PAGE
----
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Lynne Jones: To ask the Secretary of State for Work and Pensions how much of the £1.7 billion funding for Jobcentre Plus announced in the 2009 Budget will be allocated for (a) additional staff at each grade and (b) contractors. 
Jim Knight: Budget 2009 announced an additional £1.7 billion to DWP for Jobcentre Plus customers over the next two years, to 2010-11. £1.1 billion was allocated to Jobcentre Plus for staff and infrastructure to deliver front line services. £0.6 billion was allocated for Employment Programmes to be delivered by third party provision.
A breakdown of the planned staff costs over the two years by grade is currently unavailable. Further detailed planning is in progress to ensure that we can manage customer demand with the staff resource we have available.
Sir Gerald Kaufman: To ask the Secretary of State for Work and Pensions when she plans to reply to the letter to her predecessor of 18 May 2009 from the right hon. Member for Manchester, Gorton with regard to Ms S Mahmood. 
Mr. Stewart Jackson: To ask the Secretary of State for Work and Pensions what representations her Department has received from local authorities on the implications for local authority budgets of the provisions of the draft Pensions (Automatic Enrolment) Regulations 2009.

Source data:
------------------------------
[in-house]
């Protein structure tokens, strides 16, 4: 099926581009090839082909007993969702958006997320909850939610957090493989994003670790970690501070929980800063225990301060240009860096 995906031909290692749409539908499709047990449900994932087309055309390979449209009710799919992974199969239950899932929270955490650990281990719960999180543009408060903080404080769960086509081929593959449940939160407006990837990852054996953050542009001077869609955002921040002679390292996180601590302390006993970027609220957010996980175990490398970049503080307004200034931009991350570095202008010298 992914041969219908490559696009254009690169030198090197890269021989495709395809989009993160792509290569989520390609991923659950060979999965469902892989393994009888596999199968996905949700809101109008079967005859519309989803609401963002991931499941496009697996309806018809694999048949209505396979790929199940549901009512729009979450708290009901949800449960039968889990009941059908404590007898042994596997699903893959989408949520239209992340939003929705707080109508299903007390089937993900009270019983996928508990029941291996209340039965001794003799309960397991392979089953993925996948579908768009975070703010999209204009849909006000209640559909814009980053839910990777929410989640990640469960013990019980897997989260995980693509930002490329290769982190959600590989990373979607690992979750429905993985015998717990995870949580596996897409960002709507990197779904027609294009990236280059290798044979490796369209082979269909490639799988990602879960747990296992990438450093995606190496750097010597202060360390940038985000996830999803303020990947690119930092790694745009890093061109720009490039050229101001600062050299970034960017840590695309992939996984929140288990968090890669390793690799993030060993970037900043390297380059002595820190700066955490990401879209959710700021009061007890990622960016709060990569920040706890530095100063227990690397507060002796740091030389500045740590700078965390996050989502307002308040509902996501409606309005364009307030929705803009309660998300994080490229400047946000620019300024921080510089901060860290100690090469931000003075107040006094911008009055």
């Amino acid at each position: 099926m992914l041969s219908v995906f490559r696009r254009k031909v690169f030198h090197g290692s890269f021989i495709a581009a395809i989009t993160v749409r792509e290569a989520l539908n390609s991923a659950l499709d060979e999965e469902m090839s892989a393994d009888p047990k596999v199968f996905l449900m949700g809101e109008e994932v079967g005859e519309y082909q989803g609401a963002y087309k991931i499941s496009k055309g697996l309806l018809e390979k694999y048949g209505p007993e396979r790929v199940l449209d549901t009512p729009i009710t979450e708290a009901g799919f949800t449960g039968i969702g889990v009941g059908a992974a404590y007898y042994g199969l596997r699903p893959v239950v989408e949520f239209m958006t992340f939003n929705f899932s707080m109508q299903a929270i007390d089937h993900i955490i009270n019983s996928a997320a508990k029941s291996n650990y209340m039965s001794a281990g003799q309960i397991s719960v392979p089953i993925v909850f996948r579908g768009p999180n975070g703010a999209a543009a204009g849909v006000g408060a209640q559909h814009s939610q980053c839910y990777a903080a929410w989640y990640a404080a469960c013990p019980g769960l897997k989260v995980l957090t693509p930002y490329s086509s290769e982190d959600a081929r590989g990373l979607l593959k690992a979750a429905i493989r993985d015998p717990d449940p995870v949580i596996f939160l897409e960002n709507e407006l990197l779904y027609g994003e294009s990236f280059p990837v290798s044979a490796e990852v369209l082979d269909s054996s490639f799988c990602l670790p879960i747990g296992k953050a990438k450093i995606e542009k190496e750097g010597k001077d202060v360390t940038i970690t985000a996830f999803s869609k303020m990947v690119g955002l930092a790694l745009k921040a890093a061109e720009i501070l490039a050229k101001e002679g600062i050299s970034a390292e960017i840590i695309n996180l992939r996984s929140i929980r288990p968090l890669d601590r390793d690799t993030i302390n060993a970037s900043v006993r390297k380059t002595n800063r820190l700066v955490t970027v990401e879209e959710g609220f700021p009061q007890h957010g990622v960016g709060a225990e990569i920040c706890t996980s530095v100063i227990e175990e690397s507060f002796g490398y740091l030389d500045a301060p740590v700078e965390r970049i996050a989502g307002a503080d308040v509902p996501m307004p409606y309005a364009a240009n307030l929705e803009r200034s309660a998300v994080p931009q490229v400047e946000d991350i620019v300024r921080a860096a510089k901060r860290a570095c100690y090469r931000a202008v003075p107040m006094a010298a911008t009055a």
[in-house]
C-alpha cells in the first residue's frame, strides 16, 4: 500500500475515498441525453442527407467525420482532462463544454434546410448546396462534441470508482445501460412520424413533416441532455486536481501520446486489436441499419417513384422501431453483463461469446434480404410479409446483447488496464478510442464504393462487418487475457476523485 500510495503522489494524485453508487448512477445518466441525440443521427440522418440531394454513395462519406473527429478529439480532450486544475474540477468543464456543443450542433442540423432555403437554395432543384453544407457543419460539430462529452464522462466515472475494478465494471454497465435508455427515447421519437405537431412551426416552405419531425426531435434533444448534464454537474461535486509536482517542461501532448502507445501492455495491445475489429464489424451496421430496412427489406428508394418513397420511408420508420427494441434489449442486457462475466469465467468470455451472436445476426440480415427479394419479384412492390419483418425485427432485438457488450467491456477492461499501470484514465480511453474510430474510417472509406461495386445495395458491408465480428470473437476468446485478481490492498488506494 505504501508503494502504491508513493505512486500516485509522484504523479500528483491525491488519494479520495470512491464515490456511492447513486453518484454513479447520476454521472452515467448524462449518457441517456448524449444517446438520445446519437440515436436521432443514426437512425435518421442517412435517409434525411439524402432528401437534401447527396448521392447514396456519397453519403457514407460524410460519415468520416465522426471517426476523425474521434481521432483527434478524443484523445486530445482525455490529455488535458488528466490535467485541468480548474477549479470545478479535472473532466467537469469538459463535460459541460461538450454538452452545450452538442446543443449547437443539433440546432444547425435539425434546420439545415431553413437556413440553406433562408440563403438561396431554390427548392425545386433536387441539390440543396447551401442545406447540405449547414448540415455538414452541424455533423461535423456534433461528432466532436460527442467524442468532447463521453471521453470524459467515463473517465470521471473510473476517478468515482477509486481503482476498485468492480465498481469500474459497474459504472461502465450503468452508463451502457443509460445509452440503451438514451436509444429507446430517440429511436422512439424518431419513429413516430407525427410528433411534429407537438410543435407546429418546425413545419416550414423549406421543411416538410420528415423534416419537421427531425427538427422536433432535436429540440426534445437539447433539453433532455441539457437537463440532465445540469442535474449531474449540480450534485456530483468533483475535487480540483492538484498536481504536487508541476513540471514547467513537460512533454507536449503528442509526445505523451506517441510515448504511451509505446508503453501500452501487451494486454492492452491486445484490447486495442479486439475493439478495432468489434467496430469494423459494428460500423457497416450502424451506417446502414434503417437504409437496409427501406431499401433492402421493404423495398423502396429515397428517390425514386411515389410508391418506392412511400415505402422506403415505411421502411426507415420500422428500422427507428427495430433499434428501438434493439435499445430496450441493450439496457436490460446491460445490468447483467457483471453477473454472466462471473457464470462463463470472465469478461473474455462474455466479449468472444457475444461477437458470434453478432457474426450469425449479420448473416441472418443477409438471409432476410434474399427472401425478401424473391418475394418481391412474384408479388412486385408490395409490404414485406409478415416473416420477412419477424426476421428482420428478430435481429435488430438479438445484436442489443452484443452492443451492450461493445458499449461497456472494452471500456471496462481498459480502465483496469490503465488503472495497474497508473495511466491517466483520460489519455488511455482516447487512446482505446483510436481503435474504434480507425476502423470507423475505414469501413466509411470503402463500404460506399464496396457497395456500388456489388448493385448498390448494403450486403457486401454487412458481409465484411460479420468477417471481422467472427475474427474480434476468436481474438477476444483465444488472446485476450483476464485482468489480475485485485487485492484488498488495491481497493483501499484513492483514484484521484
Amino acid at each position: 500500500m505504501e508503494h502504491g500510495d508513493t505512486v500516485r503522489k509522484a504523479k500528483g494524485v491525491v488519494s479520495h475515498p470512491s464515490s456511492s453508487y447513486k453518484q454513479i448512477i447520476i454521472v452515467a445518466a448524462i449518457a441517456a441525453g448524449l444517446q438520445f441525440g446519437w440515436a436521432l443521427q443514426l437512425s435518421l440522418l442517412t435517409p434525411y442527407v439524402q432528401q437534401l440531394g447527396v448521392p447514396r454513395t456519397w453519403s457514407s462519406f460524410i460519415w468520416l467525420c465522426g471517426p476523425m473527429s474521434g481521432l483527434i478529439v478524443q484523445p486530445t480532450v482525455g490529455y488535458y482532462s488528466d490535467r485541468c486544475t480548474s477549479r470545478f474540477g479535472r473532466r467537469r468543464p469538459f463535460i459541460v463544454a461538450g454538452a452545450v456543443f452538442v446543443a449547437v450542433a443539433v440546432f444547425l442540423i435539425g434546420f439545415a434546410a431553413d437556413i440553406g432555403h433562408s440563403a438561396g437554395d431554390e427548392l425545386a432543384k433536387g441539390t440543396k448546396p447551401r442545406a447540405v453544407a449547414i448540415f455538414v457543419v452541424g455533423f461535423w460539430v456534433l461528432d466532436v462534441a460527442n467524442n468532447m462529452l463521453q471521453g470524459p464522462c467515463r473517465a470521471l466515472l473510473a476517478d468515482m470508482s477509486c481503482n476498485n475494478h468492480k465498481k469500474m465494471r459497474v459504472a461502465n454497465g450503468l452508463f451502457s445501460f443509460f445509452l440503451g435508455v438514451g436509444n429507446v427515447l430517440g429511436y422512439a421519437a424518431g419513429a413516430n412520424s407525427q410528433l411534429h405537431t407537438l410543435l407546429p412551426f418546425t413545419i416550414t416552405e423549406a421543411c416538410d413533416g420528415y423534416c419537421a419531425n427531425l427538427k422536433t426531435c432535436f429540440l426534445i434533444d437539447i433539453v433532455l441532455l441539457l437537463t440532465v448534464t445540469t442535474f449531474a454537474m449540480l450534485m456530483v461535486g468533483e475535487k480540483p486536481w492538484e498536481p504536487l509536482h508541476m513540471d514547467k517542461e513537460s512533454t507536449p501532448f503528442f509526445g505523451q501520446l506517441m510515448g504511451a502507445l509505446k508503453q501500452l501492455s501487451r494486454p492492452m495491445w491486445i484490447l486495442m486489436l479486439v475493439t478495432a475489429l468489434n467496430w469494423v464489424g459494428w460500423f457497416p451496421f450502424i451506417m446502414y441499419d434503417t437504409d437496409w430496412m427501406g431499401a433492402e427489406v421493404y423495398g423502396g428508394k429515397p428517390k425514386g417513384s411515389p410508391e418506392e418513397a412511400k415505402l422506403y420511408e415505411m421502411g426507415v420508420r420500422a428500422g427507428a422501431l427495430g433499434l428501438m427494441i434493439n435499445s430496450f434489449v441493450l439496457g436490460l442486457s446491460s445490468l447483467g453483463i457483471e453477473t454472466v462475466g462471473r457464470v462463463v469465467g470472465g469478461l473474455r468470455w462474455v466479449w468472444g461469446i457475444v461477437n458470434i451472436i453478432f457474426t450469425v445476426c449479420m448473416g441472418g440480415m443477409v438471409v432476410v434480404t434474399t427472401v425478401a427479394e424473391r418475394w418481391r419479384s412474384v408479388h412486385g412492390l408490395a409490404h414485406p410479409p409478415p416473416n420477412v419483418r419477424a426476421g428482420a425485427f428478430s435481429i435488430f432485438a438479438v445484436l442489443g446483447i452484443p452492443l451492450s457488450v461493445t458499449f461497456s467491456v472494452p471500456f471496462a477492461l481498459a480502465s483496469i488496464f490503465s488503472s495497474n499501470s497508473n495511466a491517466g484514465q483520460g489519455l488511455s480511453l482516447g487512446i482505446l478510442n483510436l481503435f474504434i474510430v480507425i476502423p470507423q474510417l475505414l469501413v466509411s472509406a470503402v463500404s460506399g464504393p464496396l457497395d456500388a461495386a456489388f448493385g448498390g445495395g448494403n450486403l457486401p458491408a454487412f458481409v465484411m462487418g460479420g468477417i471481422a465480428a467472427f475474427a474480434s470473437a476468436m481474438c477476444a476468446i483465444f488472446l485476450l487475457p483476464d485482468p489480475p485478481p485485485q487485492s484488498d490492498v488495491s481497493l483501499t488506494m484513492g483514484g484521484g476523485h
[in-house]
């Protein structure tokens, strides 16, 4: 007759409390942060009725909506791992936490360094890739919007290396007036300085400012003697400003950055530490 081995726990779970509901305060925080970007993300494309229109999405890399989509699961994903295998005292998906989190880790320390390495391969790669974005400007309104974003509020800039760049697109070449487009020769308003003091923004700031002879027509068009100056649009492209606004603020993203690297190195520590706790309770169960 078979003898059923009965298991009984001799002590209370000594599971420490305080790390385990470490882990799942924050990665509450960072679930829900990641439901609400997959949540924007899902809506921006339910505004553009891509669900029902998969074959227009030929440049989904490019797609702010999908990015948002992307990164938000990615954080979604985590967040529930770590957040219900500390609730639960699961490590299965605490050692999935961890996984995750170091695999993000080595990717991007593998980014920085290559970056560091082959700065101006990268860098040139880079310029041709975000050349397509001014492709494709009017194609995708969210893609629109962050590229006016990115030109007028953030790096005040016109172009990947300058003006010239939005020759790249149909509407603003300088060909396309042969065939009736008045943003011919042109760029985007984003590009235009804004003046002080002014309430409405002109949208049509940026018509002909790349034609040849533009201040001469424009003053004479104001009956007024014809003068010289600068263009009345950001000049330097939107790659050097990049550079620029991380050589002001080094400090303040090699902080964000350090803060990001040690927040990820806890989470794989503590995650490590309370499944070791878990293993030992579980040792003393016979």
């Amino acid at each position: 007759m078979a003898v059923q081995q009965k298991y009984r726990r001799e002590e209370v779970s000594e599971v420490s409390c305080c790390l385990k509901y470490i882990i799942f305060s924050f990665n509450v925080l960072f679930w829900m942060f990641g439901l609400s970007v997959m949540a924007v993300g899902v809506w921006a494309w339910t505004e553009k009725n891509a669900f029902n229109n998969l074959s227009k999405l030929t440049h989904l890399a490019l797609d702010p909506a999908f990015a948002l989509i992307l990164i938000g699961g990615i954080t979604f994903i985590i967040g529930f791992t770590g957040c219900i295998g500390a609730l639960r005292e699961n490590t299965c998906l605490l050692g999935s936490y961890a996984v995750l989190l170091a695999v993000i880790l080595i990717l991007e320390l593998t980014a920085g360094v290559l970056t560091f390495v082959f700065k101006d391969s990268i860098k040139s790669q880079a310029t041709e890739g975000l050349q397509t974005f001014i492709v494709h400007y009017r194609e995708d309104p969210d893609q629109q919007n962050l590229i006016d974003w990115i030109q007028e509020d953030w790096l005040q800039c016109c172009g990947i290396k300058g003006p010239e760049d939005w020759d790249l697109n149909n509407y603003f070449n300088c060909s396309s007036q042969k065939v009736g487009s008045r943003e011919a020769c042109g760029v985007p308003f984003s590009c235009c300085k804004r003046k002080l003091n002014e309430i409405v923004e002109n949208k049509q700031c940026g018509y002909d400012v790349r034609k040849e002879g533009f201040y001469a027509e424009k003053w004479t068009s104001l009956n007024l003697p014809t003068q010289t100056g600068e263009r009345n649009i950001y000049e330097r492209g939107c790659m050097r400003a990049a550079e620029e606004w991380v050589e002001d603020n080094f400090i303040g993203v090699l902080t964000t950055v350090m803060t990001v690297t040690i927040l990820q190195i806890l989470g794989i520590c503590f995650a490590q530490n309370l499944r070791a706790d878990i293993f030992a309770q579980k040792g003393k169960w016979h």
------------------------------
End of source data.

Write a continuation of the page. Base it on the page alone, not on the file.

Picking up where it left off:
Angela Eagle: My Department has received two written representations from the Local Government Employers and one written representation from the Communities and Local Government about the implications for local authority budgets of the draft Pensions (Automatic Enrolment) Regulations 2009.
Mr. Stewart Jackson: To ask the Secretary of State for Work and Pensions how many caseworkers in (a) England, (b) Cambridgeshire and (c) Peterborough constituency offer assistance to jobseekers through the Progress2Work scheme. 
Jim Knight: This information regarding the number of caseworkers in England is not collated centrally and could be provided only at disproportionate cost. One caseworker offers support in Cambridgeshire and one caseworker offers support in Peterborough.
Bob Spink: To ask the Secretary of State for Work and Pensions how many jobseekers did not remain in work or training for more than 13 weeks under the Progress2Work scheme since its inception.